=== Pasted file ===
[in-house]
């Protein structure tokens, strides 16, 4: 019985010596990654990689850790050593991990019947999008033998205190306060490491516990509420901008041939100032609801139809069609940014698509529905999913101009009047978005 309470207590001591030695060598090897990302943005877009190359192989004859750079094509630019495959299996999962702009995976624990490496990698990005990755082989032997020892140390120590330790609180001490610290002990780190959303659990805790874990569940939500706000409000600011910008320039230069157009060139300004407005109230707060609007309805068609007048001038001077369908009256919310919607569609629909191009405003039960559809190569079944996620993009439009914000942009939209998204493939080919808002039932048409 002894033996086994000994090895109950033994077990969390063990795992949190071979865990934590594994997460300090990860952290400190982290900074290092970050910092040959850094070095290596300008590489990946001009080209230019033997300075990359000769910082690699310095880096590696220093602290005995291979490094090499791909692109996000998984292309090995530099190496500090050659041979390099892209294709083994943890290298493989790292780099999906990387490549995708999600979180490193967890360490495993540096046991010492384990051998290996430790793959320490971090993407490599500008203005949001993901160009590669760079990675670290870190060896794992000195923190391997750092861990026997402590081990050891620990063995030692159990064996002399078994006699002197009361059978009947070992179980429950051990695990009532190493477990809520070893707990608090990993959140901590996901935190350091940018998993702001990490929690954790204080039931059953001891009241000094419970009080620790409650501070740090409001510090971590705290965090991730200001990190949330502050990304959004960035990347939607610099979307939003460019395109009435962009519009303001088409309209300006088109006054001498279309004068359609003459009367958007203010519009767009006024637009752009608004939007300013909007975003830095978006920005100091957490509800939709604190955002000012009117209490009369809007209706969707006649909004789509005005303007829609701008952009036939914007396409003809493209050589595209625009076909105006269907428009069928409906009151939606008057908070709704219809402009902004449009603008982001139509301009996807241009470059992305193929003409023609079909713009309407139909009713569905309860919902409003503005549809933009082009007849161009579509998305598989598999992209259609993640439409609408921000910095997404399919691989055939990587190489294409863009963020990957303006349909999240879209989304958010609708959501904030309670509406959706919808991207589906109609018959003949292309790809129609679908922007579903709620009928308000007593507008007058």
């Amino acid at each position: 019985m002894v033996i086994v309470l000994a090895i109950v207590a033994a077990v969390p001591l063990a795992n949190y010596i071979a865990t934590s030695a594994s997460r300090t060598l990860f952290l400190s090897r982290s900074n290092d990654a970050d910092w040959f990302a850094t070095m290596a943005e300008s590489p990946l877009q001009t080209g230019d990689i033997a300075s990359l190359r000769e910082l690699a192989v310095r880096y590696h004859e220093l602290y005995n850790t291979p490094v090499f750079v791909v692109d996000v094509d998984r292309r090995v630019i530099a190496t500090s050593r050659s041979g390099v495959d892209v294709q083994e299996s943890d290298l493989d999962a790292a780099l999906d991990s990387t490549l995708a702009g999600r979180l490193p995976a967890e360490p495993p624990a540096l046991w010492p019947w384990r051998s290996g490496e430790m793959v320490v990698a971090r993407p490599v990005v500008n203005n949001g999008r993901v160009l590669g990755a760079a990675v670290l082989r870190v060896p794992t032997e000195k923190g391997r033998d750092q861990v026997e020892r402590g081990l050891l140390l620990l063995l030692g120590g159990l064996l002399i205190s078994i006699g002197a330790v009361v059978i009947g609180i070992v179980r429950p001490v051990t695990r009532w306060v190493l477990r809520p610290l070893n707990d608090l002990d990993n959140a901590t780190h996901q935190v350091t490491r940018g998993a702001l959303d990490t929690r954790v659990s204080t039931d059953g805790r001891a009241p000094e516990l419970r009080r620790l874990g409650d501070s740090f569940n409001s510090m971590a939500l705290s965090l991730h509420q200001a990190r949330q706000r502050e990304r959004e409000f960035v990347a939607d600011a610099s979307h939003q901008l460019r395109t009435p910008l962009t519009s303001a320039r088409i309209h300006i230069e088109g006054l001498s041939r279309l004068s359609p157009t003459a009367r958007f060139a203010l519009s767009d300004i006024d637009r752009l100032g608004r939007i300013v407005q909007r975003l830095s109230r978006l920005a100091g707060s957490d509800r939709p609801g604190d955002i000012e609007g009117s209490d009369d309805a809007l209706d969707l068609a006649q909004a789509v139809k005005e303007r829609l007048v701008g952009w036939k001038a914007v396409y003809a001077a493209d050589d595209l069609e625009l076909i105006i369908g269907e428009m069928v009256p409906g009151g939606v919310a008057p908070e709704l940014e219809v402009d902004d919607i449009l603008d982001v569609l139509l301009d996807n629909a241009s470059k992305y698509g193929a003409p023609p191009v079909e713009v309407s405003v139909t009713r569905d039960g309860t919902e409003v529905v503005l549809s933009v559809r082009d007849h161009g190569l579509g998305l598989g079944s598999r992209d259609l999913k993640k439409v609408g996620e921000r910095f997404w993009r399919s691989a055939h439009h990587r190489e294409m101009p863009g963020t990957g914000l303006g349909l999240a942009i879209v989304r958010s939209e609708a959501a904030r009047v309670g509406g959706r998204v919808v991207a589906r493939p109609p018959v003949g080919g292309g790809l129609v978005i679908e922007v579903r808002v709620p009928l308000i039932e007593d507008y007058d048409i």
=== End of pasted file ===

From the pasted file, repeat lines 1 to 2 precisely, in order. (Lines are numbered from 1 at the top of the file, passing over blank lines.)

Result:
[in-house]
């Protein structure tokens, strides 16, 4: 019985010596990654990689850790050593991990019947999008033998205190306060490491516990509420901008041939100032609801139809069609940014698509529905999913101009009047978005 309470207590001591030695060598090897990302943005877009190359192989004859750079094509630019495959299996999962702009995976624990490496990698990005990755082989032997020892140390120590330790609180001490610290002990780190959303659990805790874990569940939500706000409000600011910008320039230069157009060139300004407005109230707060609007309805068609007048001038001077369908009256919310919607569609629909191009405003039960559809190569079944996620993009439009914000942009939209998204493939080919808002039932048409 002894033996086994000994090895109950033994077990969390063990795992949190071979865990934590594994997460300090990860952290400190982290900074290092970050910092040959850094070095290596300008590489990946001009080209230019033997300075990359000769910082690699310095880096590696220093602290005995291979490094090499791909692109996000998984292309090995530099190496500090050659041979390099892209294709083994943890290298493989790292780099999906990387490549995708999600979180490193967890360490495993540096046991010492384990051998290996430790793959320490971090993407490599500008203005949001993901160009590669760079990675670290870190060896794992000195923190391997750092861990026997402590081990050891620990063995030692159990064996002399078994006699002197009361059978009947070992179980429950051990695990009532190493477990809520070893707990608090990993959140901590996901935190350091940018998993702001990490929690954790204080039931059953001891009241000094419970009080620790409650501070740090409001510090971590705290965090991730200001990190949330502050990304959004960035990347939607610099979307939003460019395109009435962009519009303001088409309209300006088109006054001498279309004068359609003459009367958007203010519009767009006024637009752009608004939007300013909007975003830095978006920005100091957490509800939709604190955002000012009117209490009369809007209706969707006649909004789509005005303007829609701008952009036939914007396409003809493209050589595209625009076909105006269907428009069928409906009151939606008057908070709704219809402009902004449009603008982001139509301009996807241009470059992305193929003409023609079909713009309407139909009713569905309860919902409003503005549809933009082009007849161009579509998305598989598999992209259609993640439409609408921000910095997404399919691989055939990587190489294409863009963020990957303006349909999240879209989304958010609708959501904030309670509406959706919808991207589906109609018959003949292309790809129609679908922007579903709620009928308000007593507008007058």